Like any reverse mortgage, the older you are, the more money you can get from the loan and the less you must bring to the closing table. For instance, a 62-year-old who buys a $400,000 home with a reverse mortgage for purchase must make a down payment of $159,450, according to a recent quote using All Reverse Mortgage Company's calculator (opens in new tab). He can get a loan for $250,000 at a fixed rate of 3.99%, and the proceeds will cover $9,450 in fees and $240,550 of the purchase price.

Reverse mortgage loans are often used by people who want to stay in their homes. Another type of reverse mortgage, called a reverse mortgage for purchase, allows borrowers to buy a new home during the transaction. You can take out a reverse mortgage and purchase a new home all in one transaction through the reverse mortgage for purchase program, often through the Home Equity Conversion Mortgage (HECM) for purchase program.

For those looking to move into a new home and stay there as they age, the HECM for purchase can be a very useful product. Additional reverse mortgages are available for purchase from various lenders, each with different specifications.

After getting a HECM for Purchase, borrowers must keep the home up to FHA standards, pay property tax, and keep up with homeowners insurance. HUD runs the program. The main difference between a reverse mortgage for purchase and a regular mortgage is how the home is bought. With a reverse mortgage for purchase, the borrower can buy the home in one transaction without making monthly mortgage payments.

The reverse mortgage for purchase program requires the borrower to cover the down payment on the new home purchase, which is significantly more than for a typical single-family home. In many cases, the equity from the sale of the old house can be used for the down payment on the new home. In other cases, the borrower may need to cover the down payment through savings or other means.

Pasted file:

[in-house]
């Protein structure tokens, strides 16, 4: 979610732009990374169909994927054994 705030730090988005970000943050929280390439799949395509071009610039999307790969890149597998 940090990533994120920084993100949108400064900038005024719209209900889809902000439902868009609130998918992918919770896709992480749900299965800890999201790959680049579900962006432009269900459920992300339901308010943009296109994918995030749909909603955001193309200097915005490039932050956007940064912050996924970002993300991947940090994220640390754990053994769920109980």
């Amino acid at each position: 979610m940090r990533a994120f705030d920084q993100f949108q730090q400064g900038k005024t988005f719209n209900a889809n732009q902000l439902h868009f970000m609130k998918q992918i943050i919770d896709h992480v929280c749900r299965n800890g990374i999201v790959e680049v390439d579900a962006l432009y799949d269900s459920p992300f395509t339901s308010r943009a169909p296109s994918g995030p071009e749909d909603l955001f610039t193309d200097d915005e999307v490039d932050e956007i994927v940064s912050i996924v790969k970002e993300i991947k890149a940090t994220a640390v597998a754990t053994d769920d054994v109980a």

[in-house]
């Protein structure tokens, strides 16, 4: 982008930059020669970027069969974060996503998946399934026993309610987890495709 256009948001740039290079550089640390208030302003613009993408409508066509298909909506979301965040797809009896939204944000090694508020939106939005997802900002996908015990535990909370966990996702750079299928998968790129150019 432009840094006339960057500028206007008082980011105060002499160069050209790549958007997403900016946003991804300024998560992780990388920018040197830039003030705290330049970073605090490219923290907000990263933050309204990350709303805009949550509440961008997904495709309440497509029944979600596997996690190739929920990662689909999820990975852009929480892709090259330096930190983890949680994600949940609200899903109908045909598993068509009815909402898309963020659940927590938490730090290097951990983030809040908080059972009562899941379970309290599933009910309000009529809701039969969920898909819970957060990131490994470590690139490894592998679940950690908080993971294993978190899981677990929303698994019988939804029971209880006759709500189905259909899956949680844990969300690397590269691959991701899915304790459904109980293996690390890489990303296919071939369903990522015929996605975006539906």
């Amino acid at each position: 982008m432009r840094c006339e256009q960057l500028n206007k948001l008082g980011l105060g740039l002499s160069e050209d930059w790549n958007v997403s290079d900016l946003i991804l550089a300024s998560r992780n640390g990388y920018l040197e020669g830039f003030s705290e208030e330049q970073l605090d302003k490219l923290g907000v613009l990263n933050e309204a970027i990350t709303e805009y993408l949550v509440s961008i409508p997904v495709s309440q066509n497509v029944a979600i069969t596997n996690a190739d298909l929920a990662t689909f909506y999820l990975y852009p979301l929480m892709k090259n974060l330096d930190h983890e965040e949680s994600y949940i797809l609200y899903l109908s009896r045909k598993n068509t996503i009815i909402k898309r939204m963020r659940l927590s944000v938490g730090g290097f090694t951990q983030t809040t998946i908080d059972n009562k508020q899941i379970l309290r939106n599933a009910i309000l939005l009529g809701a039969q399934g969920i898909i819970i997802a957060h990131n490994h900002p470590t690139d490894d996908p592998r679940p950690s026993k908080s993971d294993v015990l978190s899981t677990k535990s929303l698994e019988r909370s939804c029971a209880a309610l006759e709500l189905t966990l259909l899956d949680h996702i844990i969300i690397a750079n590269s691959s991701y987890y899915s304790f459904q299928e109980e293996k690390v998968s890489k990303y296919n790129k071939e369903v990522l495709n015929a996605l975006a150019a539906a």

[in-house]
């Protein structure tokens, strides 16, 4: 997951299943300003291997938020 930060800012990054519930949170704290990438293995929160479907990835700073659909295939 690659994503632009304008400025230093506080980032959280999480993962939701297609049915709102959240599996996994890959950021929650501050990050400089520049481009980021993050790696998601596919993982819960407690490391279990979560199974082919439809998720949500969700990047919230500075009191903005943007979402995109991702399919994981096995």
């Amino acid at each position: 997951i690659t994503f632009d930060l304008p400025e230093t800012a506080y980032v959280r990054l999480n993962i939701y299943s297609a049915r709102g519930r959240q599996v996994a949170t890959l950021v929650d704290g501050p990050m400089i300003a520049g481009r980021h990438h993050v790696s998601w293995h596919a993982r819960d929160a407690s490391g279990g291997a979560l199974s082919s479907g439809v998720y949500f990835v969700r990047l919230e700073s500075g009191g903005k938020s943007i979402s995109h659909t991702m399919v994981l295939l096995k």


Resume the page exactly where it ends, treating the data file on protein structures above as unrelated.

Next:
HECM Purchase Down Payment by AgeSales Price$300,000$400,000$500,000$600,000$700,000Age Down PaymentDown PaymentDown PaymentDown PaymentDown Payment62$208,434.91$275,703.91$341,895.91$406,621.91$472,811.9165$200,634.91$265,803.91$329,895.91$394,021.91$458,111.9170$189,834.91$251,403.91$311,895.91$371,421.91$432,911.9175$181,134.91$239,803.91$297,395.91$355,021.91$412,611.9180$167,934.91$222,203.91$275,395.91$328,621.91$381,811.9185$149,634.91$197,803.91$244,895.91$292,021.91$339,111.9190$128,934.91$170,203.91$210,395.91$250,621.91$290,811.91*Not an offer to lend. Down payment examples are approximate and include most necessary closing costs such as 2% upfront mortgage insurance & 3rd party closing costs. Interest rate used to arrive at down payment percentages 5.875% (Adjustable CMT 2.125% Margin) as of 11/30/2022. Request a free ARLO quote for exact down payment and costs associated with the state you are purchasing in as some states charge additional state specific taxes associated with purchase loans.

In this example, we will use a borrower aged 70 years old, using a reverse mortgage for a home purchase with a sales price of $400,000. The required down payment is $182,000, or approximately 45% of the purchase price. The down payment includes all upfront mortgage insurance premium and third-party closing costs. After five years of making no mortgage payments, there is still $210,000 in home equity; after 10 years, there is still $257,000.